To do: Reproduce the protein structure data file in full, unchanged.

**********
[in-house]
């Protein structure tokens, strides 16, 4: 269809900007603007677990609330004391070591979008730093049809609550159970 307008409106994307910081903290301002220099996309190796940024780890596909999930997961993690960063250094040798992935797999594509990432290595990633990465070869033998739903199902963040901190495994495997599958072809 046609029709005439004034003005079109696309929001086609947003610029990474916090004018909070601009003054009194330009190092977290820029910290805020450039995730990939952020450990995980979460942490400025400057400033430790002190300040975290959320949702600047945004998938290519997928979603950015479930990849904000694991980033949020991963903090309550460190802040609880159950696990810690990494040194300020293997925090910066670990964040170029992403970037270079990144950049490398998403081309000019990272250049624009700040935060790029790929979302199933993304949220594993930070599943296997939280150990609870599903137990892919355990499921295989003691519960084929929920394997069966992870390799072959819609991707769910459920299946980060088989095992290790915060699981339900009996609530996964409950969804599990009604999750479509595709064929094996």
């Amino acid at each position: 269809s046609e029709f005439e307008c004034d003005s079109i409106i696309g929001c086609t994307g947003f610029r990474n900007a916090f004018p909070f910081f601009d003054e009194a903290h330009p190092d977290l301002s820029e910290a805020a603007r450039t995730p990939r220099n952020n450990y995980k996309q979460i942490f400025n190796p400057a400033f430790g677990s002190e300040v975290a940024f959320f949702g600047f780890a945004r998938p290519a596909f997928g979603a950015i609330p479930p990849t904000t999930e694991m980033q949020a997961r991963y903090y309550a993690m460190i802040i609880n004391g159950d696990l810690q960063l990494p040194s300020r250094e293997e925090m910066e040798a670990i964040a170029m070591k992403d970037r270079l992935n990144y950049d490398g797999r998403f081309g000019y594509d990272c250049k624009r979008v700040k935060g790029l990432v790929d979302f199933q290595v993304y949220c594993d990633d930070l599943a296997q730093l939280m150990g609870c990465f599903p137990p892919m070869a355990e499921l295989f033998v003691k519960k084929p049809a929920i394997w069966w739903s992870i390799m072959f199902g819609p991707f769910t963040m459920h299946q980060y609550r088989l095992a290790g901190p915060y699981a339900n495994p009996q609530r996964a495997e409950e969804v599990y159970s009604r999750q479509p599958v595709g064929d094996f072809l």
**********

[in-house]
């Protein structure tokens, strides 16, 4: 269809900007603007677990609330004391070591979008730093049809609550159970 307008409106994307910081903290301002220099996309190796940024780890596909999930997961993690960063250094040798992935797999594509990432290595990633990465070869033998739903199902963040901190495994495997599958072809 046609029709005439004034003005079109696309929001086609947003610029990474916090004018909070601009003054009194330009190092977290820029910290805020450039995730990939952020450990995980979460942490400025400057400033430790002190300040975290959320949702600047945004998938290519997928979603950015479930990849904000694991980033949020991963903090309550460190802040609880159950696990810690990494040194300020293997925090910066670990964040170029992403970037270079990144950049490398998403081309000019990272250049624009700040935060790029790929979302199933993304949220594993930070599943296997939280150990609870599903137990892919355990499921295989003691519960084929929920394997069966992870390799072959819609991707769910459920299946980060088989095992290790915060699981339900009996609530996964409950969804599990009604999750479509595709064929094996």
């Amino acid at each position: 269809s046609e029709f005439e307008c004034d003005s079109i409106i696309g929001c086609t994307g947003f610029r990474n900007a916090f004018p909070f910081f601009d003054e009194a903290h330009p190092d977290l301002s820029e910290a805020a603007r450039t995730p990939r220099n952020n450990y995980k996309q979460i942490f400025n190796p400057a400033f430790g677990s002190e300040v975290a940024f959320f949702g600047f780890a945004r998938p290519a596909f997928g979603a950015i609330p479930p990849t904000t999930e694991m980033q949020a997961r991963y903090y309550a993690m460190i802040i609880n004391g159950d696990l810690q960063l990494p040194s300020r250094e293997e925090m910066e040798a670990i964040a170029m070591k992403d970037r270079l992935n990144y950049d490398g797999r998403f081309g000019y594509d990272c250049k624009r979008v700040k935060g790029l990432v790929d979302f199933q290595v993304y949220c594993d990633d930070l599943a296997q730093l939280m150990g609870c990465f599903p137990p892919m070869a355990e499921l295989f033998v003691k519960k084929p049809a929920i394997w069966w739903s992870i390799m072959f199902g819609p991707f769910t963040m459920h299946q980060y609550r088989l095992a290790g901190p915060y699981a339900n495994p009996q609530r996964a495997e409950e969804v599990y159970s009604r999750q479509p599958v595709g064929d094996f072809l």